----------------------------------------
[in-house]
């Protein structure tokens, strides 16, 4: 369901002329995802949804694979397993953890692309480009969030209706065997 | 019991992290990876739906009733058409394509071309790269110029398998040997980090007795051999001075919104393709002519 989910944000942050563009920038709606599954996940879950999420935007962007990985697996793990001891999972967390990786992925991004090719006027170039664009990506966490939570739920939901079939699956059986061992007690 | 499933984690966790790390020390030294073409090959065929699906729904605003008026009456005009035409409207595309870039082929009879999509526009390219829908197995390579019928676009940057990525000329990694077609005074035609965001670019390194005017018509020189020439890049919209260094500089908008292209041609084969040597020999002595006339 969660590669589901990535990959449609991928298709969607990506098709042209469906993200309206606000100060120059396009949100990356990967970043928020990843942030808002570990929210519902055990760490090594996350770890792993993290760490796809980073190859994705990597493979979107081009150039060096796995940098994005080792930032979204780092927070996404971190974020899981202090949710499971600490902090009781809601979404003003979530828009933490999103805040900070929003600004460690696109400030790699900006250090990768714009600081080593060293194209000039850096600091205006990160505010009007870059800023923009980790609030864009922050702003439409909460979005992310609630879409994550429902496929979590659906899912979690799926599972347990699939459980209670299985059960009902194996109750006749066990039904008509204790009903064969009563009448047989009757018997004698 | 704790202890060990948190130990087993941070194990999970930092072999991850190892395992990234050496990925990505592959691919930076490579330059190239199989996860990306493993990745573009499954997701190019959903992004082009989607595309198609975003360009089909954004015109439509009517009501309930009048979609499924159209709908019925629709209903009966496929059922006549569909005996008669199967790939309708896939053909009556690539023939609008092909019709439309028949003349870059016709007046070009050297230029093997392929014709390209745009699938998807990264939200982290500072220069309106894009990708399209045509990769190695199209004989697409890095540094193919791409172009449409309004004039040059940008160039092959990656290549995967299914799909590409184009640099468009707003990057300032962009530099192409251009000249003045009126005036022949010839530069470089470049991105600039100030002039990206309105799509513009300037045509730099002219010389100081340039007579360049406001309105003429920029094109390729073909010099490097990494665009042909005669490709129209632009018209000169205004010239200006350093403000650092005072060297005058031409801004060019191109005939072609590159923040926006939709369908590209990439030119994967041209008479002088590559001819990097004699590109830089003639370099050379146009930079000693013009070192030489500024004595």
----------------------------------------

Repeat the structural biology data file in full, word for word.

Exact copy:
[in-house]
């Protein structure tokens, strides 16, 4: 369901002329995802949804694979397993953890692309480009969030209706065997 | 019991992290990876739906009733058409394509071309790269110029398998040997980090007795051999001075919104393709002519 989910944000942050563009920038709606599954996940879950999420935007962007990985697996793990001891999972967390990786992925991004090719006027170039664009990506966490939570739920939901079939699956059986061992007690 | 499933984690966790790390020390030294073409090959065929699906729904605003008026009456005009035409409207595309870039082929009879999509526009390219829908197995390579019928676009940057990525000329990694077609005074035609965001670019390194005017018509020189020439890049919209260094500089908008292209041609084969040597020999002595006339 969660590669589901990535990959449609991928298709969607990506098709042209469906993200309206606000100060120059396009949100990356990967970043928020990843942030808002570990929210519902055990760490090594996350770890792993993290760490796809980073190859994705990597493979979107081009150039060096796995940098994005080792930032979204780092927070996404971190974020899981202090949710499971600490902090009781809601979404003003979530828009933490999103805040900070929003600004460690696109400030790699900006250090990768714009600081080593060293194209000039850096600091205006990160505010009007870059800023923009980790609030864009922050702003439409909460979005992310609630879409994550429902496929979590659906899912979690799926599972347990699939459980209670299985059960009902194996109750006749066990039904008509204790009903064969009563009448047989009757018997004698 | 704790202890060990948190130990087993941070194990999970930092072999991850190892395992990234050496990925990505592959691919930076490579330059190239199989996860990306493993990745573009499954997701190019959903992004082009989607595309198609975003360009089909954004015109439509009517009501309930009048979609499924159209709908019925629709209903009966496929059922006549569909005996008669199967790939309708896939053909009556690539023939609008092909019709439309028949003349870059016709007046070009050297230029093997392929014709390209745009699938998807990264939200982290500072220069309106894009990708399209045509990769190695199209004989697409890095540094193919791409172009449409309004004039040059940008160039092959990656290549995967299914799909590409184009640099468009707003990057300032962009530099192409251009000249003045009126005036022949010839530069470089470049991105600039100030002039990206309105799509513009300037045509730099002219010389100081340039007579360049406001309105003429920029094109390729073909010099490097990494665009042909005669490709129209632009018209000169205004010239200006350093403000650092005072060297005058031409801004060019191109005939072609590159923040926006939709369908590209990439030119994967041209008479002088590559001819990097004699590109830089003639370099050379146009930079000693013009070192030489500024004595």